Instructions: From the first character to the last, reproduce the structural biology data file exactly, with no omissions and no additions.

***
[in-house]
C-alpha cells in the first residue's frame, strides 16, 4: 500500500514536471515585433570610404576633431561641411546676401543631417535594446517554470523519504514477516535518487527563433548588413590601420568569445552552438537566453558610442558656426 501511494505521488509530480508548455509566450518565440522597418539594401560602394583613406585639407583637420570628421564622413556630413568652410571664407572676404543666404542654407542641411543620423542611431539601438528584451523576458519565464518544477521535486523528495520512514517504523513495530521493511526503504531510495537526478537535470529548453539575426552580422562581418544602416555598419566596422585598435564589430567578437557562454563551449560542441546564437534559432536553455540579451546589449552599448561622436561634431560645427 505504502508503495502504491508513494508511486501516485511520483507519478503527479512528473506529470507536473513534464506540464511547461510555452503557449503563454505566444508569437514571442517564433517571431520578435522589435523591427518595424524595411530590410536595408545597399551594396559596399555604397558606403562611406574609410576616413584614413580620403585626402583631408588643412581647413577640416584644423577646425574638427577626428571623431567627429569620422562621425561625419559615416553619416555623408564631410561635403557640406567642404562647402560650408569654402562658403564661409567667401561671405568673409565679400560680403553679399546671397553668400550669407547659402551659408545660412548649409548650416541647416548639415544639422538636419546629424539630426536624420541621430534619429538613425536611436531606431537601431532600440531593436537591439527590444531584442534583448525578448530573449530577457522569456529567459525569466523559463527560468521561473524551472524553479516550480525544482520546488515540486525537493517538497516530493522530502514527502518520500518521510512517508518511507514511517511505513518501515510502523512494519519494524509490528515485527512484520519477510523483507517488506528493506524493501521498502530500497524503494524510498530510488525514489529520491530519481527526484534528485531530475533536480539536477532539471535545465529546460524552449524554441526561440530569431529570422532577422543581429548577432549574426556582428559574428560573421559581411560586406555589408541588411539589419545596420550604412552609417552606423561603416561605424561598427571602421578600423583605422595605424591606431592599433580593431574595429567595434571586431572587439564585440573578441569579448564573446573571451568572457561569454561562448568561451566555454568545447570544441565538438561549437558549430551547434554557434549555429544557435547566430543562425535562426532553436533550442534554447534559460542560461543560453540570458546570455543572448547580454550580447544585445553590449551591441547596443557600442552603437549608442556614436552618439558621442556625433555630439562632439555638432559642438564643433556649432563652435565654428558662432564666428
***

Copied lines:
[in-house]
C-alpha cells in the first residue's frame, strides 16, 4: 500500500514536471515585433570610404576633431561641411546676401543631417535594446517554470523519504514477516535518487527563433548588413590601420568569445552552438537566453558610442558656426 501511494505521488509530480508548455509566450518565440522597418539594401560602394583613406585639407583637420570628421564622413556630413568652410571664407572676404543666404542654407542641411543620423542611431539601438528584451523576458519565464518544477521535486523528495520512514517504523513495530521493511526503504531510495537526478537535470529548453539575426552580422562581418544602416555598419566596422585598435564589430567578437557562454563551449560542441546564437534559432536553455540579451546589449552599448561622436561634431560645427 505504502508503495502504491508513494508511486501516485511520483507519478503527479512528473506529470507536473513534464506540464511547461510555452503557449503563454505566444508569437514571442517564433517571431520578435522589435523591427518595424524595411530590410536595408545597399551594396559596399555604397558606403562611406574609410576616413584614413580620403585626402583631408588643412581647413577640416584644423577646425574638427577626428571623431567627429569620422562621425561625419559615416553619416555623408564631410561635403557640406567642404562647402560650408569654402562658403564661409567667401561671405568673409565679400560680403553679399546671397553668400550669407547659402551659408545660412548649409548650416541647416548639415544639422538636419546629424539630426536624420541621430534619429538613425536611436531606431537601431532600440531593436537591439527590444531584442534583448525578448530573449530577457522569456529567459525569466523559463527560468521561473524551472524553479516550480525544482520546488515540486525537493517538497516530493522530502514527502518520500518521510512517508518511507514511517511505513518501515510502523512494519519494524509490528515485527512484520519477510523483507517488506528493506524493501521498502530500497524503494524510498530510488525514489529520491530519481527526484534528485531530475533536480539536477532539471535545465529546460524552449524554441526561440530569431529570422532577422543581429548577432549574426556582428559574428560573421559581411560586406555589408541588411539589419545596420550604412552609417552606423561603416561605424561598427571602421578600423583605422595605424591606431592599433580593431574595429567595434571586431572587439564585440573578441569579448564573446573571451568572457561569454561562448568561451566555454568545447570544441565538438561549437558549430551547434554557434549555429544557435547566430543562425535562426532553436533550442534554447534559460542560461543560453540570458546570455543572448547580454550580447544585445553590449551591441547596443557600442552603437549608442556614436552618439558621442556625433555630439562632439555638432559642438564643433556649432563652435565654428558662432564666428